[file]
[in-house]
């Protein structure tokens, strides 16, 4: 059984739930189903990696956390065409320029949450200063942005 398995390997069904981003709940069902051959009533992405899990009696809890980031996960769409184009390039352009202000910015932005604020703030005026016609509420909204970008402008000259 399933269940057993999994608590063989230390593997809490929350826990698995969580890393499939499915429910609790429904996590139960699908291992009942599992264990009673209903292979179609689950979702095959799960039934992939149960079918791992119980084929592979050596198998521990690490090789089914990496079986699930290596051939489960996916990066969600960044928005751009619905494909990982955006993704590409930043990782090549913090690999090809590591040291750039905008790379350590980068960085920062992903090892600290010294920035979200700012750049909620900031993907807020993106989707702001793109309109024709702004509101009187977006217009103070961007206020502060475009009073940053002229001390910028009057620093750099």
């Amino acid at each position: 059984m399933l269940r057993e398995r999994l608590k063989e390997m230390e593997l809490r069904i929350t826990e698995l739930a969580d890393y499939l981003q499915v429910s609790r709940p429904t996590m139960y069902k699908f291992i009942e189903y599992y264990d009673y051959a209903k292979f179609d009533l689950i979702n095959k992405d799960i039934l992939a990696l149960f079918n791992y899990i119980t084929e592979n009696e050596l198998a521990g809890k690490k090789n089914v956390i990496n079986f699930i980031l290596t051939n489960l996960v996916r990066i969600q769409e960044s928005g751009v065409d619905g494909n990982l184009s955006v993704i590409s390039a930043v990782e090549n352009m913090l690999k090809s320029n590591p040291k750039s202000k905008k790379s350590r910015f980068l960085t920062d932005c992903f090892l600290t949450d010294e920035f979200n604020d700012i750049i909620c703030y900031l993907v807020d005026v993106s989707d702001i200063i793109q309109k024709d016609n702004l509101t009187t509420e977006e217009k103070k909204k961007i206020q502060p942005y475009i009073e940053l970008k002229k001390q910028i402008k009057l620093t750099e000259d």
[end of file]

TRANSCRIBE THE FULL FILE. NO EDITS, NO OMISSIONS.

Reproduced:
[in-house]
């Protein structure tokens, strides 16, 4: 059984739930189903990696956390065409320029949450200063942005 398995390997069904981003709940069902051959009533992405899990009696809890980031996960769409184009390039352009202000910015932005604020703030005026016609509420909204970008402008000259 399933269940057993999994608590063989230390593997809490929350826990698995969580890393499939499915429910609790429904996590139960699908291992009942599992264990009673209903292979179609689950979702095959799960039934992939149960079918791992119980084929592979050596198998521990690490090789089914990496079986699930290596051939489960996916990066969600960044928005751009619905494909990982955006993704590409930043990782090549913090690999090809590591040291750039905008790379350590980068960085920062992903090892600290010294920035979200700012750049909620900031993907807020993106989707702001793109309109024709702004509101009187977006217009103070961007206020502060475009009073940053002229001390910028009057620093750099």
């Amino acid at each position: 059984m399933l269940r057993e398995r999994l608590k063989e390997m230390e593997l809490r069904i929350t826990e698995l739930a969580d890393y499939l981003q499915v429910s609790r709940p429904t996590m139960y069902k699908f291992i009942e189903y599992y264990d009673y051959a209903k292979f179609d009533l689950i979702n095959k992405d799960i039934l992939a990696l149960f079918n791992y899990i119980t084929e592979n009696e050596l198998a521990g809890k690490k090789n089914v956390i990496n079986f699930i980031l290596t051939n489960l996960v996916r990066i969600q769409e960044s928005g751009v065409d619905g494909n990982l184009s955006v993704i590409s390039a930043v990782e090549n352009m913090l690999k090809s320029n590591p040291k750039s202000k905008k790379s350590r910015f980068l960085t920062d932005c992903f090892l600290t949450d010294e920035f979200n604020d700012i750049i909620c703030y900031l993907v807020d005026v993106s989707d702001i200063i793109q309109k024709d016609n702004l509101t009187t509420e977006e217009k103070k909204k961007i206020q502060p942005y475009i009073e940053l970008k002229k001390q910028i402008k009057l620093t750099e000259d």